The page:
My condo is bare. The living room and dining room furniture was carted away on Sunday. The only things left in the kitchen are mine: A few bowls, some glasses, a cabinet full of old non-perishables that I never used.
My bedroom is boxed up, piled into one corner. The bed was stripped, the closet is empty. The bathroom is empty, too, the contents cleared from under the sink, from my linen closet, from the counter. My TV is unplugged, my boxes are labeled "Mom & Dad's" or "Billy's," to give me a better idea of where I'll be taking them. In a matter of a few days, the condo will be sold, and the new owners will be hefting their furniture into the rooms I only recently vacated.
For the past week, I've been packing all of my belongings slowly, trying to get rid of what I no longer need, and trying to decide what I will need, and what can afford to be kept in my old room in my parents' house. In a largely disorganized, labor-intensive project, I've misplaced a number of items I know I'll be needing: My Sirius information, my Sonicare Toothbrush, the remote for my stereo. I know they're all somewhere, I'm just not sure which boxes they landed in.
Last week, I loaded my car with my Salvation Army donations and headed up to my parents' house, dropping off the Glad Force-Flex bags in their garage, giving them not only the burden of taking the bags to the local SA, but also the hefty tax deduction that's sure to come with the wardrobe worth of clothes and shoes I've discarded.
Sunday, I packed the back of my car with boxes of things I won't need at Billy's house. Among those boxes were all of the photos of my history, both in and out of frames. The stereo I won't be needing at Billy's, winter coats and evening gowns that don't rate enough for a place in my new, limited, closet space. Box by box, hanger by hanger, speaker by speaker, I shuttled the boxes from my room to my car, then from my car and into my old room. I stood back and surveyed what I'd be leaving there. I recognized the feeling I had, the same way I felt the last time I was forced to move my belongings back into the high-ceilinged room of my post-adolescence. But this time it felt different; my moving was far from done.
Because, back at the condo, sat another pile of boxes, waiting to be moved in to Billy's house, and the closet was still home to a majority of my work and summer clothes. Yesterday, I drove there to face the pile. The two garbage bags of clothes from my already-gone dresser, the boxes of jewelry and makeup, the boxes of perfume and shampoo. I threw out no less than six bags of trash - things I no longer needed and didn't feel could be given away - and still I had a mountain of boxes to carry.
So I hiked up my pants, squatted down and picked up the first duo of boxes. Like Noah, I ushered my belongings out of my old life and into my new one, two by two. I hung my clothes over the headrests of my car. I arranged the boxes so that nothing would be spilled in transit. My oh-so-classy garbage bags o' clothes assured that the lighter boxes would be staying put. And I closed the garage door, started Gwen and headed to Billy's.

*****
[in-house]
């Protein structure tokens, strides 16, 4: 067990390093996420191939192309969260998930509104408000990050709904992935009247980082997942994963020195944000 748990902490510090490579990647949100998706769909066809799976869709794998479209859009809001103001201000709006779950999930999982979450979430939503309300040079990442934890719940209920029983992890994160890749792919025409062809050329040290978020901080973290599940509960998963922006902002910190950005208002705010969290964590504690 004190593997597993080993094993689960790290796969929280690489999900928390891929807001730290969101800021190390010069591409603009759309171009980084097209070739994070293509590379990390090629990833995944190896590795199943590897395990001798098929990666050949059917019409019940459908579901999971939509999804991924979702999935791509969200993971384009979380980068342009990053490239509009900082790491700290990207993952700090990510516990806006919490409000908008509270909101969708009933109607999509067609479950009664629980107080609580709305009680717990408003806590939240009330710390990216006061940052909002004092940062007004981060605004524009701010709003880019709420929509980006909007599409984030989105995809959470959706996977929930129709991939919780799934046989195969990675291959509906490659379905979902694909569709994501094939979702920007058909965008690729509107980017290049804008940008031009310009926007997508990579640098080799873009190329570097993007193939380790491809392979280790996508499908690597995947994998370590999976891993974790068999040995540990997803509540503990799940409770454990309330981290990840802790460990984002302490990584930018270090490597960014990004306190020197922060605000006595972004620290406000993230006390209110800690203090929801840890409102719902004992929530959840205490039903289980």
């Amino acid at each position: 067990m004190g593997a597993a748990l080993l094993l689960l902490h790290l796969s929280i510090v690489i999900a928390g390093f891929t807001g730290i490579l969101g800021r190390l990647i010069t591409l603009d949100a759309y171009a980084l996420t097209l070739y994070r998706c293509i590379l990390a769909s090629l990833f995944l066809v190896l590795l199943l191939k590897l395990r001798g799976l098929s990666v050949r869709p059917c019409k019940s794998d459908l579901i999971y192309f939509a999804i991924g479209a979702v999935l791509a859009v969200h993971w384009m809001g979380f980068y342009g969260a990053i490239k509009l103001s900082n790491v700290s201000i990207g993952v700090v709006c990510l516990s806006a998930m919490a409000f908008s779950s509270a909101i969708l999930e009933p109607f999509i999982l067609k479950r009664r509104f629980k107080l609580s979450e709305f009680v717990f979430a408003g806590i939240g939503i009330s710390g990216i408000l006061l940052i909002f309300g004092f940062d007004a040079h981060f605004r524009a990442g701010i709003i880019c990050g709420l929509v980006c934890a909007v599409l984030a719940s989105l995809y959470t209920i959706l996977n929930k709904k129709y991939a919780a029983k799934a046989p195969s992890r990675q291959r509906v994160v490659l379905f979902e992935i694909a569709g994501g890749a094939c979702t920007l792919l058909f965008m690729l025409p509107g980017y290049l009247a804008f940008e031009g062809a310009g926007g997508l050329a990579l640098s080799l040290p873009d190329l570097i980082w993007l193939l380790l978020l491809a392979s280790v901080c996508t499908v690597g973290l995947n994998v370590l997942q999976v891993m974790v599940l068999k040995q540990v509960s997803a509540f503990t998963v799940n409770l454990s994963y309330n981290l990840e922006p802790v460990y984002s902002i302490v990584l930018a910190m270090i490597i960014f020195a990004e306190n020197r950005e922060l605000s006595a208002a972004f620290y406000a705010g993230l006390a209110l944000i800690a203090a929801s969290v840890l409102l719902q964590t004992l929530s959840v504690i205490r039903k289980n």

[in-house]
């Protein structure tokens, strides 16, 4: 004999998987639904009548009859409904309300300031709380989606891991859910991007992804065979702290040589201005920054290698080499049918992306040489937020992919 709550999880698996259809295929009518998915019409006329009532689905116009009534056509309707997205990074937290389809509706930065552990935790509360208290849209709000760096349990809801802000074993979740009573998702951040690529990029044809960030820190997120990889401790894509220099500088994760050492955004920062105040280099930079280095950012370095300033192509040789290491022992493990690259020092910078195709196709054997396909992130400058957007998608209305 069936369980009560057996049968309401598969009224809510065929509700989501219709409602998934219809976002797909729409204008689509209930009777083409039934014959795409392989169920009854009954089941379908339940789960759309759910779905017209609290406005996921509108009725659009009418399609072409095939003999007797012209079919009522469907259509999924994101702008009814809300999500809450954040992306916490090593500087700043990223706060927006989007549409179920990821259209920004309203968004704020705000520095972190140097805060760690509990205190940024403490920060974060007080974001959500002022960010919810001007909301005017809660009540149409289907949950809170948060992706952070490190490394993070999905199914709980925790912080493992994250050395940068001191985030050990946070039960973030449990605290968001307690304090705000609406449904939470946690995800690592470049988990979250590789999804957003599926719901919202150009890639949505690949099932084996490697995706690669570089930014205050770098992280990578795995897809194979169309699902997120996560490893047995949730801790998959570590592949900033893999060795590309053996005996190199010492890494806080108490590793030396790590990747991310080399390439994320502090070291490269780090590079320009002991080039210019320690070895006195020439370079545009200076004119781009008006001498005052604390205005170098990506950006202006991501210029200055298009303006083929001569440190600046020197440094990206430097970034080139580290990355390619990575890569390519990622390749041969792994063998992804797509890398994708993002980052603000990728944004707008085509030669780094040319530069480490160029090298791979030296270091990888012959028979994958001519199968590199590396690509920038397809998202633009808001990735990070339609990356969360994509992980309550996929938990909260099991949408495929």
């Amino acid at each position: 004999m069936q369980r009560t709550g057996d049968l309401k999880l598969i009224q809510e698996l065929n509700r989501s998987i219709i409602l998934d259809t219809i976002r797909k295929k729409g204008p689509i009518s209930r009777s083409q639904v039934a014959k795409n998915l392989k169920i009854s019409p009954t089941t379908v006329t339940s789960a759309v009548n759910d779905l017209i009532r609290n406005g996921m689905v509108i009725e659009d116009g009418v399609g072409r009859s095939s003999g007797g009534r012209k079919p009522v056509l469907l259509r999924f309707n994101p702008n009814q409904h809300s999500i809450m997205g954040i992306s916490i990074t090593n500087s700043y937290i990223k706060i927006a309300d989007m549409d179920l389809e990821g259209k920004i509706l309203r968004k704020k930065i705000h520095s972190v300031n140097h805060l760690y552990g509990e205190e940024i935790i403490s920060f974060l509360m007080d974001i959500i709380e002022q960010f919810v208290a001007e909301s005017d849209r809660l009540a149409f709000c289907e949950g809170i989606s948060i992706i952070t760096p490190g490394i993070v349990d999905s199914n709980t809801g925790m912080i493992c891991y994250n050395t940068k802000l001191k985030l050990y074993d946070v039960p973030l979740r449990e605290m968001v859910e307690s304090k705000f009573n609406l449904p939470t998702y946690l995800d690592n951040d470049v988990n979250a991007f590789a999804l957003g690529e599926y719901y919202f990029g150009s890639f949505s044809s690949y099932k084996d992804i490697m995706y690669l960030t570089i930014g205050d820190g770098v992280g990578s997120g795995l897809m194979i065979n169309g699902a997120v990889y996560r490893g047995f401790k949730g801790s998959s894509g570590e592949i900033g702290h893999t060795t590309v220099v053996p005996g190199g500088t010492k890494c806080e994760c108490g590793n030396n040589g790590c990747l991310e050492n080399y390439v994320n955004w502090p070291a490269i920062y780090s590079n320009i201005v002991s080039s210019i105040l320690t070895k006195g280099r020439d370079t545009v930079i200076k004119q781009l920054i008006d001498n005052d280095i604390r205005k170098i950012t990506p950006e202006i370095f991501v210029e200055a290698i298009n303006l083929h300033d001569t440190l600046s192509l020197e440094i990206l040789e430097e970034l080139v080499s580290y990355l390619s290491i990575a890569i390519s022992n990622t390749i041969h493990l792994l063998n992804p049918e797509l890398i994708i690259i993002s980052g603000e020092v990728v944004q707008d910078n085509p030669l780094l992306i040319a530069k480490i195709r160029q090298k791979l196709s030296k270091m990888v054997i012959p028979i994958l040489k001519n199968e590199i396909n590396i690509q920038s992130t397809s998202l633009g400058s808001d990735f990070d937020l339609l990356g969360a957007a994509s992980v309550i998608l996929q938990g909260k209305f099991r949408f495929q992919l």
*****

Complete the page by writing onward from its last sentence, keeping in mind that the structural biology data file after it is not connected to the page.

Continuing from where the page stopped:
Now, all that's left in what used to be my house is a laundry basket, a TV, a CD rack and a handful of clothes. I have to buy a shelving unit of some sort to organize my life so that it fits seamlessly into Billy's.
But leaving my condo yesterday, knowing that my work there was almost done, made me sad. I took a deep inhale, savoring the smell of independence. I did it. For three years, I lived alone. I paid my bills, I slept by myself, I didn't need anyone but me (and my kind landlord). I never, in all my life that came before, imagined I could do that. I thought back to the three homes I've lived in since I moved out of my parents' house. I thought of my first night in my own place, the way I used to walk around touching the furniture, thinking "Oh my God. I. Live. Here." I thought of the nights I was afraid, the nights I couldn't be happier. I thought of my privacy and my seclusion, my bliss and my fears. I thought of making dinners for myself, my first trip to the grocery store for my own food. I thought of coming home, flicking on the lights and smiling. I thought of my garage door openers, the carpet in each of the rooms I inhabited, my bathrooms, their colors, the showers that were my own. I thought of sitting on my various porches, smoking and reading and drinking. I thought of what it felt like to truly be out on my own, even if I was mere miles away from my parents. I felt proud, standing there among the remains of my single life. I was glad I was by myself. I'd moved in alone, it was fitting that I'd be moving out alone. I needed this moment, to tell the scared 22 year old that moved out of the safety of her parents' house three years ago, despite her trepidation, that she'd done a good job, that I was proud of her. Thinking back on the good and bad moments, watching myself grow up and learn to rely only on myself made me so full. I felt like I'd accomplished something. It felt good. I was almost sorry to leave it.
Because even though I couldn't be happier that I'm moving in with the man of my dreams, I think a little piece of me will always miss a place of my own.